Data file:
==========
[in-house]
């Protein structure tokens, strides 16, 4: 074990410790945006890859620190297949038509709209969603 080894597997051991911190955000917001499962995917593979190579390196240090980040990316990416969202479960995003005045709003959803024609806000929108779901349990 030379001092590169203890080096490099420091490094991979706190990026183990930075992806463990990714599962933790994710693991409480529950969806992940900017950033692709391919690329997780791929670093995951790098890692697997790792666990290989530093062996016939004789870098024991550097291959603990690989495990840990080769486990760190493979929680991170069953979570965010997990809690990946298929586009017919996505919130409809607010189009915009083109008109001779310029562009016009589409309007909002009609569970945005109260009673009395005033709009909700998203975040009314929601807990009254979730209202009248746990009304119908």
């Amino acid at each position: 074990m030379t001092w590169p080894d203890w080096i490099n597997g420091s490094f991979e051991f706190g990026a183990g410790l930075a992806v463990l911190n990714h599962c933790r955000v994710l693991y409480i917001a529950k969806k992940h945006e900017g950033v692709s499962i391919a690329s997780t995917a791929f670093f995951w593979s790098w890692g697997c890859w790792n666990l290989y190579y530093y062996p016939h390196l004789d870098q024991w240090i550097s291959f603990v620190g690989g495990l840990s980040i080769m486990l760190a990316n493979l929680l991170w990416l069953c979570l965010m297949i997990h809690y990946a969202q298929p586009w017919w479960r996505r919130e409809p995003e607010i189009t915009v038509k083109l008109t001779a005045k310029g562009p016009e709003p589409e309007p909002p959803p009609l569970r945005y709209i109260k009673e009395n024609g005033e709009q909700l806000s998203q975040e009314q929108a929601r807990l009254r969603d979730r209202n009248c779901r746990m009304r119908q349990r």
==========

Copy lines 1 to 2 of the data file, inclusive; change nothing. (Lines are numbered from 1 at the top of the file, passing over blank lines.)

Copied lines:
[in-house]
């Protein structure tokens, strides 16, 4: 074990410790945006890859620190297949038509709209969603 080894597997051991911190955000917001499962995917593979190579390196240090980040990316990416969202479960995003005045709003959803024609806000929108779901349990 030379001092590169203890080096490099420091490094991979706190990026183990930075992806463990990714599962933790994710693991409480529950969806992940900017950033692709391919690329997780791929670093995951790098890692697997790792666990290989530093062996016939004789870098024991550097291959603990690989495990840990080769486990760190493979929680991170069953979570965010997990809690990946298929586009017919996505919130409809607010189009915009083109008109001779310029562009016009589409309007909002009609569970945005109260009673009395005033709009909700998203975040009314929601807990009254979730209202009248746990009304119908």